Tuesday, December 3, 2019

Unizor - Physics4Teens - Energy - Light as Quants





Notes to a video lecture on http://www.unizor.com

Quants of Light

By the end of 19th century the electrons, as carriers of electricity, were discovered by Sir Joseph Thomson in 1897, and many scientists experimented with electricity.

At that time the wave theory of light was dominant. It could explain most of experimental facts and was shared by most physicists.
However, there were some new interesting experimental facts that could not be easily explained in the framework of the classical wave theory of light as oscillation of electromagnetic field.

The photoelectric effect was one of such experimental facts that physicists could not fit into classical wave theory.

Consider a simple electrical experiment when two poles, positive and negative, positioned close to each other, are gradually charged. After a charge reaches certain value, a spark between these poles causes the discharge of electricity.

The electric charge was attributed to electrons with a negatively charged pole having more electrons than in an electrically neutral state and a positively charged one having less electrons than in an electrically neutral state.
The electric spark was the flow of excess electrons from a negative pole to a positive one, thus bringing them both to an electrically neutral state.

It was observed that, if the negative pole is lit by light, the discharge occurs earlier, with less amount of charge accumulated in the poles.
This was so-called photoelectric effect.

The experimental characteristics of the photoelectric effect were:
(a) if photoelectric effect is observed with specific frequency of the light, the number of electrons leaving the negative pole in a unit of time is proportional to intensity of the light;
(b) the speed of photo-electrons and, therefore, their kinetic energy do not depend on intensity of light, but on its frequency; higher intensity light produces more electrons, but their speed remains the same, while higher frequency light produces faster photo-electrons;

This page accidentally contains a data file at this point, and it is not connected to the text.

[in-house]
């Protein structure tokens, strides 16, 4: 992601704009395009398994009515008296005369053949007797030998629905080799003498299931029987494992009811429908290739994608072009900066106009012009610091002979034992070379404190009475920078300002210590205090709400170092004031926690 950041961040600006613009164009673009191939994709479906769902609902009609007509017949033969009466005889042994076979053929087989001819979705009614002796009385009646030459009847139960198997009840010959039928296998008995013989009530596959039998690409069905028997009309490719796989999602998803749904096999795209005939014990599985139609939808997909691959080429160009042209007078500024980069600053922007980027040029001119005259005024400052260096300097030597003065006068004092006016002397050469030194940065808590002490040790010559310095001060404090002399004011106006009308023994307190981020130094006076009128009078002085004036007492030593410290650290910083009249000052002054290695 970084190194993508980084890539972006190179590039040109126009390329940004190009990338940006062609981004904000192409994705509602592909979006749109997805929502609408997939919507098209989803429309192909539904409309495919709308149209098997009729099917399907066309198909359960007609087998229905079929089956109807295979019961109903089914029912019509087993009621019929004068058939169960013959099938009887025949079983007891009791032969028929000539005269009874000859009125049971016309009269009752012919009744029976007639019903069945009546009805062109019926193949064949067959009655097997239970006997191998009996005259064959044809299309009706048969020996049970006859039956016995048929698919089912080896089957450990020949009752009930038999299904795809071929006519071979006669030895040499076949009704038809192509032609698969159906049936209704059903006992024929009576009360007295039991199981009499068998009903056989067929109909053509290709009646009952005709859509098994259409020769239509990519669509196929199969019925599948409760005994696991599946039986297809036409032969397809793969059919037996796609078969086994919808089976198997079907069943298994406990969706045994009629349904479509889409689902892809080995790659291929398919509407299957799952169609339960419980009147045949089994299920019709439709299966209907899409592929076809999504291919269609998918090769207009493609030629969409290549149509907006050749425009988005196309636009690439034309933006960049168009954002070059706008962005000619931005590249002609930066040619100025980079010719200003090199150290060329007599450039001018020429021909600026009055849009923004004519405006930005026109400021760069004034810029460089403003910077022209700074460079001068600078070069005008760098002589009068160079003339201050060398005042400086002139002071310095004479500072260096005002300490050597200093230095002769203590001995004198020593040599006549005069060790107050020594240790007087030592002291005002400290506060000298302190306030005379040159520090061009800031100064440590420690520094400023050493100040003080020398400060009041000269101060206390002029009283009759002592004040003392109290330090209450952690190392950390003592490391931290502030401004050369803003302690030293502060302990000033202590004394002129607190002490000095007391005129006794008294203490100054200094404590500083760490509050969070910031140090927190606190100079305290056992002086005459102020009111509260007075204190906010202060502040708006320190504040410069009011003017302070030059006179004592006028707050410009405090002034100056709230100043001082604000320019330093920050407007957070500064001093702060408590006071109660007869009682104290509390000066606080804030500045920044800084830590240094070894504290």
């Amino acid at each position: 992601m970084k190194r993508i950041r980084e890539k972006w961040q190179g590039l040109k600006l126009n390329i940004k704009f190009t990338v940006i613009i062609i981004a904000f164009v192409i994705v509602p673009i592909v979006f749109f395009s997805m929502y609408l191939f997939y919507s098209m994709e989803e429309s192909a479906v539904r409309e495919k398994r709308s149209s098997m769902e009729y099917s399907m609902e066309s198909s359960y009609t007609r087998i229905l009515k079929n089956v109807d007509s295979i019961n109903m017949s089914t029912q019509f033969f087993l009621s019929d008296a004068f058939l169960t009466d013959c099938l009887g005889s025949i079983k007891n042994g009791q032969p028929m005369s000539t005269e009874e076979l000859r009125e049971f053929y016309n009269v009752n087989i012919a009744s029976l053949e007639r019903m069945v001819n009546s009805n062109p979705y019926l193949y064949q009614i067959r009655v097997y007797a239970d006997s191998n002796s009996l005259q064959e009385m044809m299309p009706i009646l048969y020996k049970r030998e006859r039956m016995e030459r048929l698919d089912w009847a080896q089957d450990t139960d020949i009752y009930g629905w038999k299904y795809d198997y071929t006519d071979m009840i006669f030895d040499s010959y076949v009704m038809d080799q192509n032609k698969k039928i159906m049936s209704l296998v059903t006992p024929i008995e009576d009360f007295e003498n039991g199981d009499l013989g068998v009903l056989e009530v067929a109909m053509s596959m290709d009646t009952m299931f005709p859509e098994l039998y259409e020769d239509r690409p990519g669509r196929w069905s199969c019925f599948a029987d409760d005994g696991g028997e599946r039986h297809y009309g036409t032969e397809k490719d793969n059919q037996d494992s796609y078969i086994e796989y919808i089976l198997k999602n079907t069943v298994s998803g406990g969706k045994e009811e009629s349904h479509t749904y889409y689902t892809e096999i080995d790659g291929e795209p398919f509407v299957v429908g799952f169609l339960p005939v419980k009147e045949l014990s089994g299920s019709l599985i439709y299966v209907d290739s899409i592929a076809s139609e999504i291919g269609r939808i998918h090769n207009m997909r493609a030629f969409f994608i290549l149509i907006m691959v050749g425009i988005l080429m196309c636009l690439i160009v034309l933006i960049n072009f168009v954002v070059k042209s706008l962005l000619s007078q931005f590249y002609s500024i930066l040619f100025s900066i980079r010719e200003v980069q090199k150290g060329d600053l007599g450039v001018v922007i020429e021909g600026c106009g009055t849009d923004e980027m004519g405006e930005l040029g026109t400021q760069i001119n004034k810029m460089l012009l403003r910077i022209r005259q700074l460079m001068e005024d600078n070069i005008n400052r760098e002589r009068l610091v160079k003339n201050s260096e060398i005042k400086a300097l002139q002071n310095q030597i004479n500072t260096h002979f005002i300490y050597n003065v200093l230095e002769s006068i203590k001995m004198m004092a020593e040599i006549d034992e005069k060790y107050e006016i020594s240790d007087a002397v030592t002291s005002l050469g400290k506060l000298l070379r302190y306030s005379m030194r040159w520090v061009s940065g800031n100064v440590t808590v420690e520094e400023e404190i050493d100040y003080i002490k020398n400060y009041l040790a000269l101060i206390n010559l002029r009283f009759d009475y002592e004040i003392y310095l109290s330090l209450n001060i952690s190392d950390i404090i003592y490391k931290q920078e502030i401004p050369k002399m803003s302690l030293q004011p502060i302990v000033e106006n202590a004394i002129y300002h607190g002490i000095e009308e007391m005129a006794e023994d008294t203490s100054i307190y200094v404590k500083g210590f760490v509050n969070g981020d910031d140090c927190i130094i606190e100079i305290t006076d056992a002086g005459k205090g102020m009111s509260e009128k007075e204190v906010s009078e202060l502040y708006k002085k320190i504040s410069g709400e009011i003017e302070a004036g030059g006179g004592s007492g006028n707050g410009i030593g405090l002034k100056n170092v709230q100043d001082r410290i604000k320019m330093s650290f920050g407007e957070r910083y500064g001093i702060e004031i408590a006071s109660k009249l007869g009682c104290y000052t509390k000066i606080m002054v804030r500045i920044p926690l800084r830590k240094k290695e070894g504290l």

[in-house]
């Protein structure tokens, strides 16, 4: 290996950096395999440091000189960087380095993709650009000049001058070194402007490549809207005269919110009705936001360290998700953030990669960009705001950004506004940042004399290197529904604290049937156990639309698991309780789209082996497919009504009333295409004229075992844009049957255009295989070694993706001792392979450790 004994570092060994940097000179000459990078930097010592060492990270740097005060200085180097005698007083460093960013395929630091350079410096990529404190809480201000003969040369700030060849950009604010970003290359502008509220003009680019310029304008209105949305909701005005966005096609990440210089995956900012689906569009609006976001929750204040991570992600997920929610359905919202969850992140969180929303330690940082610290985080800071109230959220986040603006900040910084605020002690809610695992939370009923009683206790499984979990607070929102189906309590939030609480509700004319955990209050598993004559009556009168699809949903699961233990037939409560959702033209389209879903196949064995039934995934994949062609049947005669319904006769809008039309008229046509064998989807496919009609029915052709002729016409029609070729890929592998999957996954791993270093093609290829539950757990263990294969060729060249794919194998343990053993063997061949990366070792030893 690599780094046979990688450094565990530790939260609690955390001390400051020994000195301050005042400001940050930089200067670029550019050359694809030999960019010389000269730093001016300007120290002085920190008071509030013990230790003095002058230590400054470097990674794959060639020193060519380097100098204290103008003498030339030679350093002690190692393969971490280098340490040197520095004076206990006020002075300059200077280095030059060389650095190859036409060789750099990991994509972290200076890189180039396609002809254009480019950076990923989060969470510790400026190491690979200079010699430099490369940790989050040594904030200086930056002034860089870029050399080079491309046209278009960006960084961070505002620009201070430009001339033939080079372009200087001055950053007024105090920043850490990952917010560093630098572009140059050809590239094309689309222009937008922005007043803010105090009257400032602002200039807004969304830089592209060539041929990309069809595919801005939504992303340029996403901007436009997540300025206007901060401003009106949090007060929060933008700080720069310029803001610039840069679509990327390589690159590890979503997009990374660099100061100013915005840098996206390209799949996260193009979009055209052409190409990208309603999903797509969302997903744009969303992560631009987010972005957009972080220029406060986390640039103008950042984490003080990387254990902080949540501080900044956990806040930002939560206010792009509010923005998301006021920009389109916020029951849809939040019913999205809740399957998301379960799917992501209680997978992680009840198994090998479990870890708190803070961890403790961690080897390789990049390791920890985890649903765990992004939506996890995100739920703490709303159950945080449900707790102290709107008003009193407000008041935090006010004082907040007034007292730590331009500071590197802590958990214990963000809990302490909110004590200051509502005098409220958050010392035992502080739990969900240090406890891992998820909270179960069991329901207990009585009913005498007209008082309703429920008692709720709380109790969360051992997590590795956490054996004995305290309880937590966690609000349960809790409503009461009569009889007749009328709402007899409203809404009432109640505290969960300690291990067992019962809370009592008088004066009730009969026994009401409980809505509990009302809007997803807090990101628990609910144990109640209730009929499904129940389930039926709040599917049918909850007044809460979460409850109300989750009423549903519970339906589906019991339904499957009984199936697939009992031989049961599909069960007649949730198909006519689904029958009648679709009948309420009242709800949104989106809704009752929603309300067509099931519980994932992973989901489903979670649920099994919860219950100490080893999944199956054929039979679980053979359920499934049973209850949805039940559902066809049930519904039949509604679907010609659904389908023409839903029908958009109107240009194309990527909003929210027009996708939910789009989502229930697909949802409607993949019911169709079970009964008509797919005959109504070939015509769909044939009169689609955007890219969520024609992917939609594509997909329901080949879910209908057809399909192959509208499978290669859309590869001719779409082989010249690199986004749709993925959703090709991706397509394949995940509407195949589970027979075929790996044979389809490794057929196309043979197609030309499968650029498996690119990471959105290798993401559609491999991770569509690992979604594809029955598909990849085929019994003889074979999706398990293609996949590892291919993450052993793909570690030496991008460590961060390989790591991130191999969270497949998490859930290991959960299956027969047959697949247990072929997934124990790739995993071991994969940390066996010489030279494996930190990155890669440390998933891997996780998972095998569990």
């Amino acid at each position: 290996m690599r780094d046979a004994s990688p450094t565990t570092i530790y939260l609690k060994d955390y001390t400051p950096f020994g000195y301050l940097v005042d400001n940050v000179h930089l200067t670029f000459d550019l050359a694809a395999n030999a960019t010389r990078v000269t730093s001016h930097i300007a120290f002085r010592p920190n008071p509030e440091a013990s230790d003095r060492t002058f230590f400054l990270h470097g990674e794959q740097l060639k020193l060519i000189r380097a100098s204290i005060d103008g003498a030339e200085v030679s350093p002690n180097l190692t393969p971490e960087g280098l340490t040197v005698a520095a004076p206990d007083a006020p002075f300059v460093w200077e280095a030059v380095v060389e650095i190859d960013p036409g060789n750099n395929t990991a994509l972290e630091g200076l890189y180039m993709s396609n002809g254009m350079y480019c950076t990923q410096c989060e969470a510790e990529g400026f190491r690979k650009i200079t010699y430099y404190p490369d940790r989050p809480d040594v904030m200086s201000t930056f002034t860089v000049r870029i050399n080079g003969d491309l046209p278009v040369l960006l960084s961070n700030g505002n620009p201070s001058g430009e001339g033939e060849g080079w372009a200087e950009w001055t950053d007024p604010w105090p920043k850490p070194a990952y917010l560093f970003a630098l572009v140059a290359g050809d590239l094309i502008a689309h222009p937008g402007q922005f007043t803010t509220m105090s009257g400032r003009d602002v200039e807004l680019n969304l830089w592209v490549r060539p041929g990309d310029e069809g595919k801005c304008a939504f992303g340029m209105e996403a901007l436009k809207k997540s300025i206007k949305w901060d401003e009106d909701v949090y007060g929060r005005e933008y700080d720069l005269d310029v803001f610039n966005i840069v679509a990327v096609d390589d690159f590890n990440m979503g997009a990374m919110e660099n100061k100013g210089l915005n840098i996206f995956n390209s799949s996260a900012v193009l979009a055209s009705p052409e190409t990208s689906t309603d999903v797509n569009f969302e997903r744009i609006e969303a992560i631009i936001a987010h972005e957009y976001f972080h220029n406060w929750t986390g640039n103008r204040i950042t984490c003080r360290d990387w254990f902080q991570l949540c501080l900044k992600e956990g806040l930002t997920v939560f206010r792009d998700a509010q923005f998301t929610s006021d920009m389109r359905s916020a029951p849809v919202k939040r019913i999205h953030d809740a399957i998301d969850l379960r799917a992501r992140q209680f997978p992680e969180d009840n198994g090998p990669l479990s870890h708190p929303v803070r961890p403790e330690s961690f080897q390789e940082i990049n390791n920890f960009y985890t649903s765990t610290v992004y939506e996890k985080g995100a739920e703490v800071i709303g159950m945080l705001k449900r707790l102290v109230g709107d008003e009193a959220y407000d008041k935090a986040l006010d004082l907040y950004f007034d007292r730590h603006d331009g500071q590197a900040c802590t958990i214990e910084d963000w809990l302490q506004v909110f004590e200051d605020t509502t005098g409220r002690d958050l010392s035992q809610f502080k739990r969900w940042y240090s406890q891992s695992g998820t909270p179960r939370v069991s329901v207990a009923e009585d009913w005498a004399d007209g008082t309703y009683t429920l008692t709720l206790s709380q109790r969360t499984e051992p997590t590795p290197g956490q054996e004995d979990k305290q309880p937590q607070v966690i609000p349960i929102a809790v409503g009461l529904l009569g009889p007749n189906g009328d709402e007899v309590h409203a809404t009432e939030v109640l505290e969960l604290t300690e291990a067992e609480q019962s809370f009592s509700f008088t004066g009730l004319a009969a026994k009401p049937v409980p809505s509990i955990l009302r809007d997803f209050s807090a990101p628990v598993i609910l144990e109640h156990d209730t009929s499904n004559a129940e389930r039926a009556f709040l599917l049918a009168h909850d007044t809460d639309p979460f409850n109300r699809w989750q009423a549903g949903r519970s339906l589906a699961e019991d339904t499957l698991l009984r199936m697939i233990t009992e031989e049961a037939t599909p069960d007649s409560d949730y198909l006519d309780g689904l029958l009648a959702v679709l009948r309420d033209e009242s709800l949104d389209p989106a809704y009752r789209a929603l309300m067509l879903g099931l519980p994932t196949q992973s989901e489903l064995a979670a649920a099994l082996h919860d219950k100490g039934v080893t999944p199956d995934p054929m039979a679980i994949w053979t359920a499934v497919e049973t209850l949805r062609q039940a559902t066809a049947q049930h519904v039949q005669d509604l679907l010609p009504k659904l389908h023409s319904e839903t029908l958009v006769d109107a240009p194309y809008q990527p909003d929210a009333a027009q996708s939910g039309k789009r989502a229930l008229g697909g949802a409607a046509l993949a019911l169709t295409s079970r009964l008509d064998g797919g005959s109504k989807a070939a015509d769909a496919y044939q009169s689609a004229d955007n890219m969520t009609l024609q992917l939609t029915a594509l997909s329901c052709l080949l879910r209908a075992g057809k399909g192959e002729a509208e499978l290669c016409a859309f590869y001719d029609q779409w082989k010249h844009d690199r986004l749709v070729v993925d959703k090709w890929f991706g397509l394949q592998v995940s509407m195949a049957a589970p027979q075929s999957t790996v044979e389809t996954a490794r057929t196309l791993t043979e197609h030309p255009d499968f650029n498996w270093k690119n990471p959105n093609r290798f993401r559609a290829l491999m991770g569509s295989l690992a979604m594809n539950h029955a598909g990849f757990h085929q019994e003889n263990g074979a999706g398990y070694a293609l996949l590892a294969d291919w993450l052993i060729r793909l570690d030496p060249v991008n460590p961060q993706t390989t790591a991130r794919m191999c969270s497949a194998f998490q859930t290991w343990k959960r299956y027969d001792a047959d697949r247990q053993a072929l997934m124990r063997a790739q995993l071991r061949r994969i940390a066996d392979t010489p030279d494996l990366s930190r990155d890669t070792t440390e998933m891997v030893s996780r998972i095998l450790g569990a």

(c) for each material, used as a negative pole, there is minimal frequency of light necessary to initiate the photoelectric effect; high intensity or prolong time exposure to light of a lesser frequency do not produce photoelectric effect.

The explanation coming to mind within a framework of the wave theory of light would be as follows.
Light is oscillations of the electromagnetic field. Electrons, accumulated during the charging process, are vibrating more intensely as a result of the oscillations of the electromagnetic field of the light, whose energy is transformed to electrons, so photo-electrons leave the negative pole easier, thus facilitating an earlier discharge.

This would be a great explanation if not for a couple of contradictory facts.
The first contradiction is the property (b) of the photoelectric effect. According to the classical wave theory, the speed of photo-electrons must be dependent on the intensity of the light (amplitude of electromagnetic waves), which was not observed. And the (c) property is also unexplainable by classical wave theory, because, again, within a framework of the classical wave theory for any frequency we can find an intensity of light sufficient to "knock" out the electrons from the negative pole or keep the light of lesser intensity long enough time to transfer to electrons sufficient amount of energy to fly off the surface of the pole, which was not observed.

The explanation of these phenomena came with introduction of quants of light - a hypothesis offered by Planck and used by Einstein to explain the properties of photoelectric effect.